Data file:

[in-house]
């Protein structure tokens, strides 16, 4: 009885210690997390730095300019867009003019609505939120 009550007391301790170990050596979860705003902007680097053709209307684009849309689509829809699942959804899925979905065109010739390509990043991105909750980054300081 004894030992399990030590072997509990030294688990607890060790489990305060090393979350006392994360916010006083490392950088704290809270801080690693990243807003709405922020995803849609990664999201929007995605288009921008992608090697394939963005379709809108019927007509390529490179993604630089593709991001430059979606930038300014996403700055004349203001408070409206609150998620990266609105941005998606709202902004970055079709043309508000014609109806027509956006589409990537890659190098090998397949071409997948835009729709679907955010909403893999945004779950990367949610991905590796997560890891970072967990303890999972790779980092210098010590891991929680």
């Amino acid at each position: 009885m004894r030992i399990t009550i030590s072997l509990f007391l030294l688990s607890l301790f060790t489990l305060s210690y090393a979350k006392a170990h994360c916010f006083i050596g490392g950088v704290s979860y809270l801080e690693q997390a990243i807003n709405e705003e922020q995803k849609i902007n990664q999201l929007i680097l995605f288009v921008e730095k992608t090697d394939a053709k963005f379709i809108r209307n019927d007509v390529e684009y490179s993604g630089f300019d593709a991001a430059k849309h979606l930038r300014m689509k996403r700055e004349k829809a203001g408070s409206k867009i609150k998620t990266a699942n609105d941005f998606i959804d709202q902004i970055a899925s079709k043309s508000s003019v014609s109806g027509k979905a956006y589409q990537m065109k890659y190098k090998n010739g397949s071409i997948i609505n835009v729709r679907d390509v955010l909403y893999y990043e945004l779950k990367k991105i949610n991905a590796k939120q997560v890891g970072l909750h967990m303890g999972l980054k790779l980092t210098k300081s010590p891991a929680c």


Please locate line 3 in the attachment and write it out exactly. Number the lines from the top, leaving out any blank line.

């Amino acid at each position: 009885m004894r030992i399990t009550i030590s072997l509990f007391l030294l688990s607890l301790f060790t489990l305060s210690y090393a979350k006392a170990h994360c916010f006083i050596g490392g950088v704290s979860y809270l801080e690693q997390a990243i807003n709405e705003e922020q995803k849609i902007n990664q999201l929007i680097l995605f288009v921008e730095k992608t090697d394939a053709k963005f379709i809108r209307n019927d007509v390529e684009y490179s993604g630089f300019d593709a991001a430059k849309h979606l930038r300014m689509k996403r700055e004349k829809a203001g408070s409206k867009i609150k998620t990266a699942n609105d941005f998606i959804d709202q902004i970055a899925s079709k043309s508000s003019v014609s109806g027509k979905a956006y589409q990537m065109k890659y190098k090998n010739g397949s071409i997948i609505n835009v729709r679907d390509v955010l909403y893999y990043e945004l779950k990367k991105i949610n991905a590796k939120q997560v890891g970072l909750h967990m303890g999972l980054k790779l980092t210098k300081s010590p891991a929680c």